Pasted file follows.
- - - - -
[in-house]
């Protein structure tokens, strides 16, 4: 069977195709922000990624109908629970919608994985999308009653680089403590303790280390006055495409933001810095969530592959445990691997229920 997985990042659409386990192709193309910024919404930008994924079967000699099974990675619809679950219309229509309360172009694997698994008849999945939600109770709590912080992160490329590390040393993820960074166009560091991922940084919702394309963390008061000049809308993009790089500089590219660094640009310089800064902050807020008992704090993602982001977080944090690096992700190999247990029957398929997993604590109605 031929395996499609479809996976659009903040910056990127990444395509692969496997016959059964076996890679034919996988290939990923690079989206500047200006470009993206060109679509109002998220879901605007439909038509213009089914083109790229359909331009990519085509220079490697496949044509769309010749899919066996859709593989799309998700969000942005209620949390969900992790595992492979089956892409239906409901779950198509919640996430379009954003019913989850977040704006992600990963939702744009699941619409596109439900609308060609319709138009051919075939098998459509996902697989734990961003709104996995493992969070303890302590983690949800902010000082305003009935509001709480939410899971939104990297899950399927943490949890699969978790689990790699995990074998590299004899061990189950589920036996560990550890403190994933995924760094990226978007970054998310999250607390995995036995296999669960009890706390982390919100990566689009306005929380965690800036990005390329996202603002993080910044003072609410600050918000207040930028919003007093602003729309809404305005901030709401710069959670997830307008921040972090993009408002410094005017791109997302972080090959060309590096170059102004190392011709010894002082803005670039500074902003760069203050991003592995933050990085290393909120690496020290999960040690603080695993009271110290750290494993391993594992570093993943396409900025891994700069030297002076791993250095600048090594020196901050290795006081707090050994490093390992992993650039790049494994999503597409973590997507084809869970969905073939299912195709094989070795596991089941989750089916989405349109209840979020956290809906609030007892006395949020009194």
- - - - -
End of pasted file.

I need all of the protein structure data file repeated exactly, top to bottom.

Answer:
[in-house]
């Protein structure tokens, strides 16, 4: 069977195709922000990624109908629970919608994985999308009653680089403590303790280390006055495409933001810095969530592959445990691997229920 997985990042659409386990192709193309910024919404930008994924079967000699099974990675619809679950219309229509309360172009694997698994008849999945939600109770709590912080992160490329590390040393993820960074166009560091991922940084919702394309963390008061000049809308993009790089500089590219660094640009310089800064902050807020008992704090993602982001977080944090690096992700190999247990029957398929997993604590109605 031929395996499609479809996976659009903040910056990127990444395509692969496997016959059964076996890679034919996988290939990923690079989206500047200006470009993206060109679509109002998220879901605007439909038509213009089914083109790229359909331009990519085509220079490697496949044509769309010749899919066996859709593989799309998700969000942005209620949390969900992790595992492979089956892409239906409901779950198509919640996430379009954003019913989850977040704006992600990963939702744009699941619409596109439900609308060609319709138009051919075939098998459509996902697989734990961003709104996995493992969070303890302590983690949800902010000082305003009935509001709480939410899971939104990297899950399927943490949890699969978790689990790699995990074998590299004899061990189950589920036996560990550890403190994933995924760094990226978007970054998310999250607390995995036995296999669960009890706390982390919100990566689009306005929380965690800036990005390329996202603002993080910044003072609410600050918000207040930028919003007093602003729309809404305005901030709401710069959670997830307008921040972090993009408002410094005017791109997302972080090959060309590096170059102004190392011709010894002082803005670039500074902003760069203050991003592995933050990085290393909120690496020290999960040690603080695993009271110290750290494993391993594992570093993943396409900025891994700069030297002076791993250095600048090594020196901050290795006081707090050994490093390992992993650039790049494994999503597409973590997507084809869970969905073939299912195709094989070795596991089941989750089916989405349109209840979020956290809906609030007892006395949020009194």